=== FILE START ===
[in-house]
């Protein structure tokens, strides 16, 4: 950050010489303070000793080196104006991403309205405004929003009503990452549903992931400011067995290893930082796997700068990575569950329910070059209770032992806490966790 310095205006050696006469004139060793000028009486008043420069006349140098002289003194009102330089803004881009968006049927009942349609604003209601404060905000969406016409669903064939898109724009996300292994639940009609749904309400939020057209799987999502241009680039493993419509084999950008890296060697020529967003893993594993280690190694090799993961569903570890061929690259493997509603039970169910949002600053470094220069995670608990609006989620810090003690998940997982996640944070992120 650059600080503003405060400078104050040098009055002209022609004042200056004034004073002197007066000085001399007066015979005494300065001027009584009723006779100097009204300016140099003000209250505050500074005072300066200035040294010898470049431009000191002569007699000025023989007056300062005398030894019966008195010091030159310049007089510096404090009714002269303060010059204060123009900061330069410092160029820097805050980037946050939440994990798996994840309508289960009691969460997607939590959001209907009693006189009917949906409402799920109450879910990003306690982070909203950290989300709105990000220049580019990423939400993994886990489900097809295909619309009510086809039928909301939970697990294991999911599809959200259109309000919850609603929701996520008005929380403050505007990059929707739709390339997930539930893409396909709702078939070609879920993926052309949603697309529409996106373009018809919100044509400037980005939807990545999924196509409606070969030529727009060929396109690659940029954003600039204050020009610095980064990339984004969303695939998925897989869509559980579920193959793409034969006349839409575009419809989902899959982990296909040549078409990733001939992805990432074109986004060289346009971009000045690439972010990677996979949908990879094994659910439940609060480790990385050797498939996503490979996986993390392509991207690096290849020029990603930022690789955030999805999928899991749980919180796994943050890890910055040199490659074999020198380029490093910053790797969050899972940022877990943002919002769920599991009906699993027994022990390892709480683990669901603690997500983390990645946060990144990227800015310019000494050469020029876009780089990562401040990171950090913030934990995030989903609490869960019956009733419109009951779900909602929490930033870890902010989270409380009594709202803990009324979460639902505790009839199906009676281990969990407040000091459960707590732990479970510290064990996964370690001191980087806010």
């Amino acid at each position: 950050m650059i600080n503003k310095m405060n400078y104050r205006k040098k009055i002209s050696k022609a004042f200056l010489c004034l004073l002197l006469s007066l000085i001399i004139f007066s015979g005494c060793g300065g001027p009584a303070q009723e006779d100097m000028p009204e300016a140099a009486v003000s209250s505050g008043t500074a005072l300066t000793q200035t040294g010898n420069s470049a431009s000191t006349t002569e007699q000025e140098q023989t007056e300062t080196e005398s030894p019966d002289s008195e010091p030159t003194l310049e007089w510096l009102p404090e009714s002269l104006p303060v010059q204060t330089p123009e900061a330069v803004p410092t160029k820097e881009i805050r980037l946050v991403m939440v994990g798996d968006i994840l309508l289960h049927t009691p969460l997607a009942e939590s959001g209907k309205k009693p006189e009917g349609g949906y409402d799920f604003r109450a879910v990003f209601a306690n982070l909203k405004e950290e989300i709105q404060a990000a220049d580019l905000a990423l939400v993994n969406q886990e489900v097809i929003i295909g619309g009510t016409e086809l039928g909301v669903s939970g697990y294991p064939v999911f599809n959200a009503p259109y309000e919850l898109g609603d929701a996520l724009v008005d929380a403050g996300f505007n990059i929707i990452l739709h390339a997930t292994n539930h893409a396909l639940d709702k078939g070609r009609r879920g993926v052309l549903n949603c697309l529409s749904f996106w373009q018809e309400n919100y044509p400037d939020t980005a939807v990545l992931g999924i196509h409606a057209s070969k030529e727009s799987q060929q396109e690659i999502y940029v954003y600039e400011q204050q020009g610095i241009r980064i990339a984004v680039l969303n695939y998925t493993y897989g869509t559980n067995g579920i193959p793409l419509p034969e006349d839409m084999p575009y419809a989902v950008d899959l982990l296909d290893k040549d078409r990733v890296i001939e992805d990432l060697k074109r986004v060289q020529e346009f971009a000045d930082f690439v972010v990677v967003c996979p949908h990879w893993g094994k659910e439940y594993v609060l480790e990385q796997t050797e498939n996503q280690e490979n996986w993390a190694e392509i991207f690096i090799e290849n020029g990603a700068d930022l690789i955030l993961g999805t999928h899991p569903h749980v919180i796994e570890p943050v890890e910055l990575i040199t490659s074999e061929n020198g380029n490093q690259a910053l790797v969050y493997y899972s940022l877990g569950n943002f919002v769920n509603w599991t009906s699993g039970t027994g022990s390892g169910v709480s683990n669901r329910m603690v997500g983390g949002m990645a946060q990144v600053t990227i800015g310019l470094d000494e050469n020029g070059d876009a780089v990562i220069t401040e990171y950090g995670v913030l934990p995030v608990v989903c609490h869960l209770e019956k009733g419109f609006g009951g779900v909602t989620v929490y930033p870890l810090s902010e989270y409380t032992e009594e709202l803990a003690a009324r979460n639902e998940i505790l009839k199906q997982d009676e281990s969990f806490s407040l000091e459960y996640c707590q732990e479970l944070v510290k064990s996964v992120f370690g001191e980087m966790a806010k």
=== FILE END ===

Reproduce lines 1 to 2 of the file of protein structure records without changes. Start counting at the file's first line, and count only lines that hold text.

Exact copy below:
[in-house]
């Protein structure tokens, strides 16, 4: 950050010489303070000793080196104006991403309205405004929003009503990452549903992931400011067995290893930082796997700068990575569950329910070059209770032992806490966790 310095205006050696006469004139060793000028009486008043420069006349140098002289003194009102330089803004881009968006049927009942349609604003209601404060905000969406016409669903064939898109724009996300292994639940009609749904309400939020057209799987999502241009680039493993419509084999950008890296060697020529967003893993594993280690190694090799993961569903570890061929690259493997509603039970169910949002600053470094220069995670608990609006989620810090003690998940997982996640944070992120 650059600080503003405060400078104050040098009055002209022609004042200056004034004073002197007066000085001399007066015979005494300065001027009584009723006779100097009204300016140099003000209250505050500074005072300066200035040294010898470049431009000191002569007699000025023989007056300062005398030894019966008195010091030159310049007089510096404090009714002269303060010059204060123009900061330069410092160029820097805050980037946050939440994990798996994840309508289960009691969460997607939590959001209907009693006189009917949906409402799920109450879910990003306690982070909203950290989300709105990000220049580019990423939400993994886990489900097809295909619309009510086809039928909301939970697990294991999911599809959200259109309000919850609603929701996520008005929380403050505007990059929707739709390339997930539930893409396909709702078939070609879920993926052309949603697309529409996106373009018809919100044509400037980005939807990545999924196509409606070969030529727009060929396109690659940029954003600039204050020009610095980064990339984004969303695939998925897989869509559980579920193959793409034969006349839409575009419809989902899959982990296909040549078409990733001939992805990432074109986004060289346009971009000045690439972010990677996979949908990879094994659910439940609060480790990385050797498939996503490979996986993390392509991207690096290849020029990603930022690789955030999805999928899991749980919180796994943050890890910055040199490659074999020198380029490093910053790797969050899972940022877990943002919002769920599991009906699993027994022990390892709480683990669901603690997500983390990645946060990144990227800015310019000494050469020029876009780089990562401040990171950090913030934990995030989903609490869960019956009733419109009951779900909602929490930033870890902010989270409380009594709202803990009324979460639902505790009839199906009676281990969990407040000091459960707590732990479970510290064990996964370690001191980087806010």